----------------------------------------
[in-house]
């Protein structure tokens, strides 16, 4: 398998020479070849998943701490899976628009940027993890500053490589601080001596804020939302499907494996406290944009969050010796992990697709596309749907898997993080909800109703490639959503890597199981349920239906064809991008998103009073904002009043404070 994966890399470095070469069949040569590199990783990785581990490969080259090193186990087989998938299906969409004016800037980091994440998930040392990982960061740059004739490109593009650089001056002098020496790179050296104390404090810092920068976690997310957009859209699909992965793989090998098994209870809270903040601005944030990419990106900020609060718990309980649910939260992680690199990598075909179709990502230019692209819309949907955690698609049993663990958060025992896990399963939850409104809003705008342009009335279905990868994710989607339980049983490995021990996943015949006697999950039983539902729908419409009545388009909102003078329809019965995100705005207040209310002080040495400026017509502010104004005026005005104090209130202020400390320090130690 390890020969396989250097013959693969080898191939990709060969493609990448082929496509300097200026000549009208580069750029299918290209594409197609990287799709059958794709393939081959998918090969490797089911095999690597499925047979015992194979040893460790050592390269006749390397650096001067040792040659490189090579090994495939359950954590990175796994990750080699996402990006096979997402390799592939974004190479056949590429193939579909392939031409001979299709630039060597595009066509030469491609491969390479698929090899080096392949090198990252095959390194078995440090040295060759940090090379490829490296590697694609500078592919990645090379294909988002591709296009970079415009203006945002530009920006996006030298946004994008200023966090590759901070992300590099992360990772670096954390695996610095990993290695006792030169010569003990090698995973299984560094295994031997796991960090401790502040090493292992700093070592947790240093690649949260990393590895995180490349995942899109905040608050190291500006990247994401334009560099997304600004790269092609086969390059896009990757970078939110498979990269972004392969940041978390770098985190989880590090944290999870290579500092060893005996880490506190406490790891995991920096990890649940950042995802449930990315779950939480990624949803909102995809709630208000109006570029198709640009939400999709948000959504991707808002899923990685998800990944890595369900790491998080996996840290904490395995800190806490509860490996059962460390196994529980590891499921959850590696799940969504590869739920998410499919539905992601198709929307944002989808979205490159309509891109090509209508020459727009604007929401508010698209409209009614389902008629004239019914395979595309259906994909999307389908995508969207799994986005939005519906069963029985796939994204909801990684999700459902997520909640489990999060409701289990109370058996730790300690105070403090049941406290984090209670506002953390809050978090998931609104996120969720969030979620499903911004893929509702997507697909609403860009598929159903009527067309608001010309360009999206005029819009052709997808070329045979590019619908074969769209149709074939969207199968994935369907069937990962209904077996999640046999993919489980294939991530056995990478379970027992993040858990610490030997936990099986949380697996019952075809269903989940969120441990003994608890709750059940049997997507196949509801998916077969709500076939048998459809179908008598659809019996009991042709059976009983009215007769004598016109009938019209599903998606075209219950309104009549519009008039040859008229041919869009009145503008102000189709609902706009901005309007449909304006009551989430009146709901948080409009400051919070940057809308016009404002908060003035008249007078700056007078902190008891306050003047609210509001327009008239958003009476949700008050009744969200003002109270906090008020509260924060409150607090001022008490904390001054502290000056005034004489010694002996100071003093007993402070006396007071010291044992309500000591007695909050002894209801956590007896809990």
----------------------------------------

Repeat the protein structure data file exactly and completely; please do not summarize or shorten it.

[in-house]
């Protein structure tokens, strides 16, 4: 398998020479070849998943701490899976628009940027993890500053490589601080001596804020939302499907494996406290944009969050010796992990697709596309749907898997993080909800109703490639959503890597199981349920239906064809991008998103009073904002009043404070 994966890399470095070469069949040569590199990783990785581990490969080259090193186990087989998938299906969409004016800037980091994440998930040392990982960061740059004739490109593009650089001056002098020496790179050296104390404090810092920068976690997310957009859209699909992965793989090998098994209870809270903040601005944030990419990106900020609060718990309980649910939260992680690199990598075909179709990502230019692209819309949907955690698609049993663990958060025992896990399963939850409104809003705008342009009335279905990868994710989607339980049983490995021990996943015949006697999950039983539902729908419409009545388009909102003078329809019965995100705005207040209310002080040495400026017509502010104004005026005005104090209130202020400390320090130690 390890020969396989250097013959693969080898191939990709060969493609990448082929496509300097200026000549009208580069750029299918290209594409197609990287799709059958794709393939081959998918090969490797089911095999690597499925047979015992194979040893460790050592390269006749390397650096001067040792040659490189090579090994495939359950954590990175796994990750080699996402990006096979997402390799592939974004190479056949590429193939579909392939031409001979299709630039060597595009066509030469491609491969390479698929090899080096392949090198990252095959390194078995440090040295060759940090090379490829490296590697694609500078592919990645090379294909988002591709296009970079415009203006945002530009920006996006030298946004994008200023966090590759901070992300590099992360990772670096954390695996610095990993290695006792030169010569003990090698995973299984560094295994031997796991960090401790502040090493292992700093070592947790240093690649949260990393590895995180490349995942899109905040608050190291500006990247994401334009560099997304600004790269092609086969390059896009990757970078939110498979990269972004392969940041978390770098985190989880590090944290999870290579500092060893005996880490506190406490790891995991920096990890649940950042995802449930990315779950939480990624949803909102995809709630208000109006570029198709640009939400999709948000959504991707808002899923990685998800990944890595369900790491998080996996840290904490395995800190806490509860490996059962460390196994529980590891499921959850590696799940969504590869739920998410499919539905992601198709929307944002989808979205490159309509891109090509209508020459727009604007929401508010698209409209009614389902008629004239019914395979595309259906994909999307389908995508969207799994986005939005519906069963029985796939994204909801990684999700459902997520909640489990999060409701289990109370058996730790300690105070403090049941406290984090209670506002953390809050978090998931609104996120969720969030979620499903911004893929509702997507697909609403860009598929159903009527067309608001010309360009999206005029819009052709997808070329045979590019619908074969769209149709074939969207199968994935369907069937990962209904077996999640046999993919489980294939991530056995990478379970027992993040858990610490030997936990099986949380697996019952075809269903989940969120441990003994608890709750059940049997997507196949509801998916077969709500076939048998459809179908008598659809019996009991042709059976009983009215007769004598016109009938019209599903998606075209219950309104009549519009008039040859008229041919869009009145503008102000189709609902706009901005309007449909304006009551989430009146709901948080409009400051919070940057809308016009404002908060003035008249007078700056007078902190008891306050003047609210509001327009008239958003009476949700008050009744969200003002109270906090008020509260924060409150607090001022008490904390001054502290000056005034004489010694002996100071003093007993402070006396007071010291044992309500000591007695909050002894209801956590007896809990």